Daikin Reports Planto Use HFC32 Refrigerant

Less required, will lead to more compact components.

Daikin Industries, Ltd. reports it will begin manufacturing air conditioners using refrigerant HFC32. Company sources claim HFC32 (difluoromethane) has one-third of the global warming potential (GWP) of refrigerant R410A for split air conditioners and heat pumps.

Starting with adoption to all successive models of residential air conditioners launched in Japan from fall 2012, Daikin aims to expand use to commercial air conditioning equipment in the future.

In addition to having a lower global warming impact than that of R410A, HFC32 can help curtail greenhouse gas emissions originating from energy sources when equipment is in use by its better energy efficiency compared to R410A. Furthermore, it is also a refrigerant* that reduces the amount of refrigerant needed per air conditioning unit, has the advantage of enabling components, such as heat exchangers, to be made compact by the subsequent refrigerant savings, and is suitable for refrigerant recycling, which is being targeted for achievement in the future.

According to a Daikin press release, as the only manufacturer involved in all phases from refrigerant development to development of air conditioning equipment, Daikin considers HFC32 to be the most suitable refrigerant for split air conditioners and heat pumps. This finding is based on an investigation that took a comprehensive look at next-generation refrigerant candidates, such as natural and HFC refrigerants.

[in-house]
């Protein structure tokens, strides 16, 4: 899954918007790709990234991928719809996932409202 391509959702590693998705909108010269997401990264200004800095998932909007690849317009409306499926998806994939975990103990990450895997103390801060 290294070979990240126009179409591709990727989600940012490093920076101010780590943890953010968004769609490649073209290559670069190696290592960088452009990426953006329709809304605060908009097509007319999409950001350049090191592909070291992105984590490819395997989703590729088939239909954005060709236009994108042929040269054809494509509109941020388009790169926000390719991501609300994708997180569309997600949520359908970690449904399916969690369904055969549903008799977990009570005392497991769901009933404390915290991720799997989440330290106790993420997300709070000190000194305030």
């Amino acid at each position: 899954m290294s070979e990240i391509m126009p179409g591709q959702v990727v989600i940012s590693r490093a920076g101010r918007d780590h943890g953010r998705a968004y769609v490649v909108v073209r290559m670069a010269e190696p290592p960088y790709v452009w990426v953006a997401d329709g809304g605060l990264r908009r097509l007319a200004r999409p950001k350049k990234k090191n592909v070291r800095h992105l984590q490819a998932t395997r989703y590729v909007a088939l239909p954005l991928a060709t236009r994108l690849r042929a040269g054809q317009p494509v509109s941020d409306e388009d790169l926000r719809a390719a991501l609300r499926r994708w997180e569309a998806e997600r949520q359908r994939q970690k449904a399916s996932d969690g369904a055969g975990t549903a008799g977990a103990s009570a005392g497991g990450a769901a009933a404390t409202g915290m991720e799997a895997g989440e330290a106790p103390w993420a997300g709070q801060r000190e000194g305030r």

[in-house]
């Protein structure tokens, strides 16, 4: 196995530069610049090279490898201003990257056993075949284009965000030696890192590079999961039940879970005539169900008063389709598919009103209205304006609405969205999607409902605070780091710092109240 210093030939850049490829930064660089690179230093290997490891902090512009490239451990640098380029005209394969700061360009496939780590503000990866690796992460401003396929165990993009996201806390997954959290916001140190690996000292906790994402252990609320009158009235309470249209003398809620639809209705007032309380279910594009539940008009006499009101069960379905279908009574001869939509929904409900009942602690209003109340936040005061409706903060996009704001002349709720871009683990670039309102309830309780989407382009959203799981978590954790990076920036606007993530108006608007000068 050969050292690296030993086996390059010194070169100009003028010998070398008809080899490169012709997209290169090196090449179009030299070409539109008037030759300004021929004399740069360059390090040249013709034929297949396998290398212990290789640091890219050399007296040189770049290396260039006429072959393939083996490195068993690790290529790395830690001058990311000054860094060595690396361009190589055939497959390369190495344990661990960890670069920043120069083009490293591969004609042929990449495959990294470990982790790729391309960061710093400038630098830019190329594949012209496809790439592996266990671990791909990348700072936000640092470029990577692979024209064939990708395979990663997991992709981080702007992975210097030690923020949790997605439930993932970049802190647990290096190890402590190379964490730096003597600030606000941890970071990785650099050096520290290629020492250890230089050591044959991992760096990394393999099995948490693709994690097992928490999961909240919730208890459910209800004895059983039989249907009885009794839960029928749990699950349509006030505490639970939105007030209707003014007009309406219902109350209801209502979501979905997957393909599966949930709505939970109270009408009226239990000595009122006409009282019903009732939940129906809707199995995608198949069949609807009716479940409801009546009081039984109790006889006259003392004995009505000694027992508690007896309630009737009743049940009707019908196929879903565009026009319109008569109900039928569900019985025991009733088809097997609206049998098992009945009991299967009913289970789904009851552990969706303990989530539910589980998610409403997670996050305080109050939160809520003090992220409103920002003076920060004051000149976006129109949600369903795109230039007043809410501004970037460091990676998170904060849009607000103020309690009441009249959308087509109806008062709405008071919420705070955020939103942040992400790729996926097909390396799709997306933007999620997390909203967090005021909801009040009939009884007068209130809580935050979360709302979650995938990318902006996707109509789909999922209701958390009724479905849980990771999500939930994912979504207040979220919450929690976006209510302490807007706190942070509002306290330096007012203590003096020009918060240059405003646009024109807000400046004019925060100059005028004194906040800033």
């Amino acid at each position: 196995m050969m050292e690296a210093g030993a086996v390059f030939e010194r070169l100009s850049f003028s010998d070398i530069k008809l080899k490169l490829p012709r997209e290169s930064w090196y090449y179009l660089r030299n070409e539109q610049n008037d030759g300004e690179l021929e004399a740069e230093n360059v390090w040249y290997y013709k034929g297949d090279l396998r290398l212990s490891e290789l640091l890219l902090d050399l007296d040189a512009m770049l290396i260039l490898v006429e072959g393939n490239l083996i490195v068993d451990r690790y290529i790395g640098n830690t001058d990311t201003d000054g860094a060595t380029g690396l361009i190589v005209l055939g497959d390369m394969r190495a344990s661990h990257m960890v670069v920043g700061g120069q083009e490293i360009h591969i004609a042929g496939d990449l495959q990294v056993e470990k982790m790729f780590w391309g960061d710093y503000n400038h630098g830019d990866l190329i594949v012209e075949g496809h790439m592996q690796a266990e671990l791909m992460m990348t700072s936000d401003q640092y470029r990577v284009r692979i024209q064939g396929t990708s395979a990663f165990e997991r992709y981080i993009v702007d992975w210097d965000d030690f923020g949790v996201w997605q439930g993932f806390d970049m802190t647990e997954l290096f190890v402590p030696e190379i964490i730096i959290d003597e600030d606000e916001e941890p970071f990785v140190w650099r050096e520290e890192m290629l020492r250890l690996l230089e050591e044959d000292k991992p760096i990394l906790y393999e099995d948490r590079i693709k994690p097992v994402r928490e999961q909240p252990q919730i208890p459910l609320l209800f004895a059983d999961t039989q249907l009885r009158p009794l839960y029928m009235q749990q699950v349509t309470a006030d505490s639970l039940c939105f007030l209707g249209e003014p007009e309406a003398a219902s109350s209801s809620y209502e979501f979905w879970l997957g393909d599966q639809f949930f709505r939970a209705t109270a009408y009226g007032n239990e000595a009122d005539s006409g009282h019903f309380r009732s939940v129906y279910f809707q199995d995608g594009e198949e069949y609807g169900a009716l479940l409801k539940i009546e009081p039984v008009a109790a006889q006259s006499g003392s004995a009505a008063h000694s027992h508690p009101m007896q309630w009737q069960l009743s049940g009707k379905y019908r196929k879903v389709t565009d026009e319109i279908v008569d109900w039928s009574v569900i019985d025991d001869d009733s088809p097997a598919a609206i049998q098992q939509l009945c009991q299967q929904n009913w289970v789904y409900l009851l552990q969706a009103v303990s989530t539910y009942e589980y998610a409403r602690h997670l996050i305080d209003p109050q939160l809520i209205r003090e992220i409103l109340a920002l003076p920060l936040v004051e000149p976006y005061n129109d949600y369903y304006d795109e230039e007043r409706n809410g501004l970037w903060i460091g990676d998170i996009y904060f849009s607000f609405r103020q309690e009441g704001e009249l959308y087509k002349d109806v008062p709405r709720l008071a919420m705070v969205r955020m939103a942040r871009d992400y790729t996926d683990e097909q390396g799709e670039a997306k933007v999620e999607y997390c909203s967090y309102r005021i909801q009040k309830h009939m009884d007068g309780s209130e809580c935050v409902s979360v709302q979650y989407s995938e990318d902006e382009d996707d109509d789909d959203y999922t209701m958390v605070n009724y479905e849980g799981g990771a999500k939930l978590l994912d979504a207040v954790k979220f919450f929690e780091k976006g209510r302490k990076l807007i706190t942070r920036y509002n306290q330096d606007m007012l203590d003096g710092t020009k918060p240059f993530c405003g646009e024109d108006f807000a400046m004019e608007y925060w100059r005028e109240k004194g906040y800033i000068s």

Up to now, Daikin has been repeatedly initiating discussions and recognition activities toward widespread acceptance of HFC32, including sharing information essential for selecting refrigerants at international conferences, and providing forums for an exchange of opinions by leading experts. To gain recognition for HFC32, as a next-generation candidate that is effective in lessening the environmental impact, Daikin gave free access in September 2011 to its "Basic Patent Essential to Manufacture and Sale of Air Conditioners Using HFC32" for most developing countries in order to prepare an environment in which each country could begin to easily promote the widespread use of HFC32 air conditioners.

* In comparison with R410A, which is a mixture of HFC32 and HFC125, HFC32 can be charged, collected, and recycled without concern for refrigerant composition since HFC32 is a single refrigerant.

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